The fabulous Pam Grier plays Coffy, an L.A. nurse who goes on the offensive when her little sis is juiced by some bad heroin. Coffy then targets drug dealers, pimps, mobsters and any other subterranean lowlifes, including the dirty King George (Robert DoQui), who cruises the mean streets in his 1961 Cadillac Fleetwood. "They call her Coffy and she'll cream you!" blared the movie's tagline. You go girl!
Lobby card: Pam Grier in Coffy (1973)
Jim Kelly as Black Belt Jones, Black Belt Jones (Warner Bros., 1974)
The always cool Jim Kelly plays Black Belt Jones, a martial arts practitioner who comes to the rescue when goombahs invade the 'hood. The mob boys want to take over old Pop Byrd's (Scatman Crothers) karate emporium, but the slashing, high-kicking Mr. Jones has something to say about that. "He clobbers the mob," the movie's promo material promised. Yes, think the black Bruce Lee.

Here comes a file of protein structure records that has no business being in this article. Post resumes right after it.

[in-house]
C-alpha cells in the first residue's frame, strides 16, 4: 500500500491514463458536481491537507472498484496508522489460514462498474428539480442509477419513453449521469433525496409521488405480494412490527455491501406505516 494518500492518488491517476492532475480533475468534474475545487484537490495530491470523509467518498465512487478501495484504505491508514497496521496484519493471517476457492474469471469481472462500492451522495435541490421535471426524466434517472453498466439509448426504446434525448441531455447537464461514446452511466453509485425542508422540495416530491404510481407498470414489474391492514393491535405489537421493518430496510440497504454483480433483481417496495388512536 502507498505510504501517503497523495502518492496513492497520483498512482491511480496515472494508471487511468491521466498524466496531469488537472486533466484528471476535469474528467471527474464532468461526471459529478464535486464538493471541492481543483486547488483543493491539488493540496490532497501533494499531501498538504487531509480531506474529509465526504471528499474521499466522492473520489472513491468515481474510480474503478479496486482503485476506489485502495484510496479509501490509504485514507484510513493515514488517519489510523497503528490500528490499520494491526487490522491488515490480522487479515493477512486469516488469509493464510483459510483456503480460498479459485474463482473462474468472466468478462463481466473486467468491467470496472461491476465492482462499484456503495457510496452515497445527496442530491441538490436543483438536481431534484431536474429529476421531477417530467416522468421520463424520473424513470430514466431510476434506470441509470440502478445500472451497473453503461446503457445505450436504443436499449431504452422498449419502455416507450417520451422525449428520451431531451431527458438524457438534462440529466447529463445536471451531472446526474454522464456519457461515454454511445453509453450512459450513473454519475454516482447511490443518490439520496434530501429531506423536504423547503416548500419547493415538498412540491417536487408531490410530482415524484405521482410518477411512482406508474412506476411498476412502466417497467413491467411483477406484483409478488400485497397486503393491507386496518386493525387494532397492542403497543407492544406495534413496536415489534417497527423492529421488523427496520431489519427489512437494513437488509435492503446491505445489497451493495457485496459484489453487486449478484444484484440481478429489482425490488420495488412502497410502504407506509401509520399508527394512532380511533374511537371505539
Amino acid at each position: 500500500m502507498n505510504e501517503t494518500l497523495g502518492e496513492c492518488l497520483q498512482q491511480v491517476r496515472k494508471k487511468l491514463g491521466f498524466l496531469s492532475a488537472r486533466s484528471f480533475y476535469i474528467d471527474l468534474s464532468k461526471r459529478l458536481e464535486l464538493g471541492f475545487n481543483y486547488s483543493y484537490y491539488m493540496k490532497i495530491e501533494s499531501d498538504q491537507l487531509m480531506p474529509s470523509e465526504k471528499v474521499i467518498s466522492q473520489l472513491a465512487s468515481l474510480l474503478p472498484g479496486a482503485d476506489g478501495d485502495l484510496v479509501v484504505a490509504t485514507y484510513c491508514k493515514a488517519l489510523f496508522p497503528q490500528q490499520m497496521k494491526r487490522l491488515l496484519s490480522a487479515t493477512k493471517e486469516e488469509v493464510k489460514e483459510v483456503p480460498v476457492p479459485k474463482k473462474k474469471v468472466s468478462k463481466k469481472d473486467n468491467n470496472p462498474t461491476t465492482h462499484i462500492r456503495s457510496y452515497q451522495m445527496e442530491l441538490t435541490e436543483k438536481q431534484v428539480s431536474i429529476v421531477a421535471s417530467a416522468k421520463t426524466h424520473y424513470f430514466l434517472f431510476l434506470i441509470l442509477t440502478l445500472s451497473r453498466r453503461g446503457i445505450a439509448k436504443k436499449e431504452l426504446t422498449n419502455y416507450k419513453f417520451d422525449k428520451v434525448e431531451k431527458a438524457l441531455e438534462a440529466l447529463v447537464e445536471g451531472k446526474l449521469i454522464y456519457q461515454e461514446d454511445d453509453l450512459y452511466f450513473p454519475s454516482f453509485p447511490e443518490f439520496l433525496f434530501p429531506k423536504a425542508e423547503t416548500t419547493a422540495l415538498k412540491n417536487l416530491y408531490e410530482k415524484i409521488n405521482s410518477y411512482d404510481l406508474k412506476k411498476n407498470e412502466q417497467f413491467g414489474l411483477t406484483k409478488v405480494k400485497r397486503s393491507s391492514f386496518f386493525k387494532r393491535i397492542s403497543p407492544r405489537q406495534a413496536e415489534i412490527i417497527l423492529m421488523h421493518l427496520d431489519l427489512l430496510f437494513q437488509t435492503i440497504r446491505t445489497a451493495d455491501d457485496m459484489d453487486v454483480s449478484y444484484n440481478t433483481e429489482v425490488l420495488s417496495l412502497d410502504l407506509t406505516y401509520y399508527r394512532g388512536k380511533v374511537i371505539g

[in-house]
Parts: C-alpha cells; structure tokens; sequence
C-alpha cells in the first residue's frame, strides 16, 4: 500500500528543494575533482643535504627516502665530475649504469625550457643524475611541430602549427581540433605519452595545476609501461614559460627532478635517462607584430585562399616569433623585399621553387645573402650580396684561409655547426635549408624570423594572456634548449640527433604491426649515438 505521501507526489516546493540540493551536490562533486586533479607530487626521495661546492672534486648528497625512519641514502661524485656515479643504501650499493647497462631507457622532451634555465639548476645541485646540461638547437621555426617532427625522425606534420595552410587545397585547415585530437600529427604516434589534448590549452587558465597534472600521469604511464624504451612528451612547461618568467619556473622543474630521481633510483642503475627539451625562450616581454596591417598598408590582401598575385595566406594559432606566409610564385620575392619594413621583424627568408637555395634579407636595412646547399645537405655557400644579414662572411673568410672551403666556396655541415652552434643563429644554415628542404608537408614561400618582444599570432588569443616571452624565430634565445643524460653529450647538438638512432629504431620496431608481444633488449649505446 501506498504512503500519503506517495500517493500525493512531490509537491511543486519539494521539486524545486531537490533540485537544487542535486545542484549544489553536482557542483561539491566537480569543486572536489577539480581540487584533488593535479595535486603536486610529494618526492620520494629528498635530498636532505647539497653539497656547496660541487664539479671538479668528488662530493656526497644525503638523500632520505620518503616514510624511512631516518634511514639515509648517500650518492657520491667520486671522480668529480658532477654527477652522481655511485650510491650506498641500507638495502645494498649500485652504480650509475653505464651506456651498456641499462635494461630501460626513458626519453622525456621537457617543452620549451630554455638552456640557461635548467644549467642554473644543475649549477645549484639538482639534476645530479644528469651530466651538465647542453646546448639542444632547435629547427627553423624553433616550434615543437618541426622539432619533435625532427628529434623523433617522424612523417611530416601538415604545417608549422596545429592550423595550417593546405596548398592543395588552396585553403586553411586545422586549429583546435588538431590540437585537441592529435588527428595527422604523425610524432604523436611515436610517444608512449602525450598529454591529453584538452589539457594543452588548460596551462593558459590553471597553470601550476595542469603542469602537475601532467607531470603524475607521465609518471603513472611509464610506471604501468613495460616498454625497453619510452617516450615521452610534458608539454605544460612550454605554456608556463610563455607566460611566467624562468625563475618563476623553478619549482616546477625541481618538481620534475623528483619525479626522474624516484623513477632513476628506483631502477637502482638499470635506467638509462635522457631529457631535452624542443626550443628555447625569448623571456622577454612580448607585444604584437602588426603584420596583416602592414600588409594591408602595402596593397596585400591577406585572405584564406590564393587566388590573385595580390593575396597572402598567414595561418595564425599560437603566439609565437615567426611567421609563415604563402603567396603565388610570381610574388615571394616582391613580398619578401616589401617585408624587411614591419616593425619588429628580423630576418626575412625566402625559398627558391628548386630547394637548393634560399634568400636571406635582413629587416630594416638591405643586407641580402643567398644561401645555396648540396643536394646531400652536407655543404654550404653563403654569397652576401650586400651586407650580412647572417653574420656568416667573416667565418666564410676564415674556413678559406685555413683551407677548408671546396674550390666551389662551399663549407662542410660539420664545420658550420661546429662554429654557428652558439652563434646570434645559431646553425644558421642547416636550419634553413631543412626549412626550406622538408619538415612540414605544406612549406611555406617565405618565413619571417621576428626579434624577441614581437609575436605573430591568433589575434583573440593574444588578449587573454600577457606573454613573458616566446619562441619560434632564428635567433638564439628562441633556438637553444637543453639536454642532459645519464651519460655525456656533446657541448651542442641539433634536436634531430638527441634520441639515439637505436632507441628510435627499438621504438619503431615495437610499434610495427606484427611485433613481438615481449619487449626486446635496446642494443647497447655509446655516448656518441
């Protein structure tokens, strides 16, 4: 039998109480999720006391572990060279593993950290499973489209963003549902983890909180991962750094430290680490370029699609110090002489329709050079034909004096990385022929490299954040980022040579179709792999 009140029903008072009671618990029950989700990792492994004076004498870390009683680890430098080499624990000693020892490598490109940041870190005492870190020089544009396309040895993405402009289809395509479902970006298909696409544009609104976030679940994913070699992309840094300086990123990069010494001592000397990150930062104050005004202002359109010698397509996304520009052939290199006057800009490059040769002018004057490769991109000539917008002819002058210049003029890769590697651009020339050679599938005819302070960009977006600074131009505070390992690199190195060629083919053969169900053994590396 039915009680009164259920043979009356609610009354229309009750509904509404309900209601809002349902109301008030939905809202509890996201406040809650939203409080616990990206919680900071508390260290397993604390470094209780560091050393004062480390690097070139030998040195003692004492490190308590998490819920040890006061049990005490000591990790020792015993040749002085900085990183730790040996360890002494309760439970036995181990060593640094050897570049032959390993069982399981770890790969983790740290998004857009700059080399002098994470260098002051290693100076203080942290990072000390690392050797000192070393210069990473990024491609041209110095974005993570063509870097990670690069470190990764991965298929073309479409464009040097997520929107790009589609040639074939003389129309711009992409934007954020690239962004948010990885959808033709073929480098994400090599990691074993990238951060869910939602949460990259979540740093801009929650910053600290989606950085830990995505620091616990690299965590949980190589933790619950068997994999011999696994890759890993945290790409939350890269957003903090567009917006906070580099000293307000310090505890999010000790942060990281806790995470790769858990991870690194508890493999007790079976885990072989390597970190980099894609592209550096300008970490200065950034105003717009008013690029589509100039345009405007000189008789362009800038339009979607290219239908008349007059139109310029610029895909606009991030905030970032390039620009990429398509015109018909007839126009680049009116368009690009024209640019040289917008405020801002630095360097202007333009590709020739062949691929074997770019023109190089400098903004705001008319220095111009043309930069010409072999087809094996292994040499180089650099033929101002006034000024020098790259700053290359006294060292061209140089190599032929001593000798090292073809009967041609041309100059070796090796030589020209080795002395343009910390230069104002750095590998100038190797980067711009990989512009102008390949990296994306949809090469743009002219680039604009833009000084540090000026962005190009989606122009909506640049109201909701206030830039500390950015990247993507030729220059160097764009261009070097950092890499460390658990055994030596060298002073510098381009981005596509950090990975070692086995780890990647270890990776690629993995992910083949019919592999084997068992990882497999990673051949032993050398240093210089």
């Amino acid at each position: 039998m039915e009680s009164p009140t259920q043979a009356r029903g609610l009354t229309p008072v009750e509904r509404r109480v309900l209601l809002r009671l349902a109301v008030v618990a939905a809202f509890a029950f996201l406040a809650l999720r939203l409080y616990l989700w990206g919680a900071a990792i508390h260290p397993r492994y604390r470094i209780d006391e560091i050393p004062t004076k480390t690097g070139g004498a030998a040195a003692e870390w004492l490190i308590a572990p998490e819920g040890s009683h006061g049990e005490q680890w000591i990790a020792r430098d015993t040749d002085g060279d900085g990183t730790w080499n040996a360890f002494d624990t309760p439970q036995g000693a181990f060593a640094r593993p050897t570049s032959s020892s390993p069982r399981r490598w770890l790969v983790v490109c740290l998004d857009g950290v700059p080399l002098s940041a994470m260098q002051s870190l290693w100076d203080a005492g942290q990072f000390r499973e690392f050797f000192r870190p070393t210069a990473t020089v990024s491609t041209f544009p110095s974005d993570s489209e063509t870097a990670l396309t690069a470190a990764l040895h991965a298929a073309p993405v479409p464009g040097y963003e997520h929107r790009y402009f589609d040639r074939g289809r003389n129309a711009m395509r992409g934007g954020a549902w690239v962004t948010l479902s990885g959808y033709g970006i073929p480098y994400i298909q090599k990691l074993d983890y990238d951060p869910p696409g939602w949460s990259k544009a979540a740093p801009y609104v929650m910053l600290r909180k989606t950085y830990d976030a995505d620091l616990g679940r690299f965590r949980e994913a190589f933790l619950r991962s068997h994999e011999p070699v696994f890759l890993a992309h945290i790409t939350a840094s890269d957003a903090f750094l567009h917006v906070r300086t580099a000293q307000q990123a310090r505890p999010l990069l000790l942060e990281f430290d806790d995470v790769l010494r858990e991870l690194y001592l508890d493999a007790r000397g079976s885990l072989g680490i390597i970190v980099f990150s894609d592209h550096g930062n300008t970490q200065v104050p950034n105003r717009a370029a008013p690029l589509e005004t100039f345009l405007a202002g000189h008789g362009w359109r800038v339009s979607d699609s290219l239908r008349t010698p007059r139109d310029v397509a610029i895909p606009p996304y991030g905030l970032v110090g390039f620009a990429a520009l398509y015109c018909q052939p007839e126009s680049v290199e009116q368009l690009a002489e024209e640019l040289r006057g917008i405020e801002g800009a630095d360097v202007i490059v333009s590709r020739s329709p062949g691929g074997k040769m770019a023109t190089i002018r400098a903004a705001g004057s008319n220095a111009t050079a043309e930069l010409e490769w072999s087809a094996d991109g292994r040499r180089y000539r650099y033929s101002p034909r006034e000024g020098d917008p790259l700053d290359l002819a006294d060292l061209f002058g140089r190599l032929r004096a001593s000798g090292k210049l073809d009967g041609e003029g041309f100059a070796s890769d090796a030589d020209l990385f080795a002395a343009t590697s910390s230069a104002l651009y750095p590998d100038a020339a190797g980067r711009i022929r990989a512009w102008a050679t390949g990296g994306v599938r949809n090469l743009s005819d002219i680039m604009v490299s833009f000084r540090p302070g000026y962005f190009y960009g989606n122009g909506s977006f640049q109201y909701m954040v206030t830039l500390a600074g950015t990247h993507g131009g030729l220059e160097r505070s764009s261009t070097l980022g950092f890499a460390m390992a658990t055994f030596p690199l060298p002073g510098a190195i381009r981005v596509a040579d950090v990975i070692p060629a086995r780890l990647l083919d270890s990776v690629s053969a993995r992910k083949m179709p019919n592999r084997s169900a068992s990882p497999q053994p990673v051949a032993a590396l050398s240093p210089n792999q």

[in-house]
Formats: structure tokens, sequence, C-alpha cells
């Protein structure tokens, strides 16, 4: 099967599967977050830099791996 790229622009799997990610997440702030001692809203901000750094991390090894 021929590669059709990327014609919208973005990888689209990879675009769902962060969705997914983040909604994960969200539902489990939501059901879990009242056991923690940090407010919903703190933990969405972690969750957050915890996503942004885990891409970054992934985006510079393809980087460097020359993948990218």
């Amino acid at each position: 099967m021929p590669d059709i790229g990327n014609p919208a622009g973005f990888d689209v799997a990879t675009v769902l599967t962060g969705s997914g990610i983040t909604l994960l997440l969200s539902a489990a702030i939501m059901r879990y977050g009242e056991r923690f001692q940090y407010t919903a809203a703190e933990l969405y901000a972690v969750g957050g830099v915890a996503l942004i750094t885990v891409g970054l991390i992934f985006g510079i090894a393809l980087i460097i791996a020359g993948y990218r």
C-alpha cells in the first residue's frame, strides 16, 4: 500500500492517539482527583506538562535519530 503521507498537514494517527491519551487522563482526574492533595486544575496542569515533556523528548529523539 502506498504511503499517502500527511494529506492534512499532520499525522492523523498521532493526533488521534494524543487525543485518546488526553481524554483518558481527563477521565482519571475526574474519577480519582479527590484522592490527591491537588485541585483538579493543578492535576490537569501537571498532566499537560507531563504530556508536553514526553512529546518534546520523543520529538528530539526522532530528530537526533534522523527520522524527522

Half sheet movie poster: Jim Kelly in Black Belt Jones (1974)
Isaac Hayes as Mac "Truck" Turner, Truck Turner (American International, 1974)
Isaac Hayes comes out smoking as Truck Turner, a bounty hunter who puts the big hurt on a quarry named Gator. The deceased's trash-talking girlfriend Dorinda (Nichelle Nichols) doesn't take kindly to Truck's deed, hiring Harvard Blue (Yaphett Kotto) to avenge her boy toy's death. "Anybody ask you what happened, tell 'em you been hit by a truck: Mac 'Truck' Turner!" Hayes declares in one scene.
One sheet movie poster: Isaac Hayes in Truck Turner (1974)
Fred Williamson as Jefferson Bolt, That Man Bolt (Universal, 1973)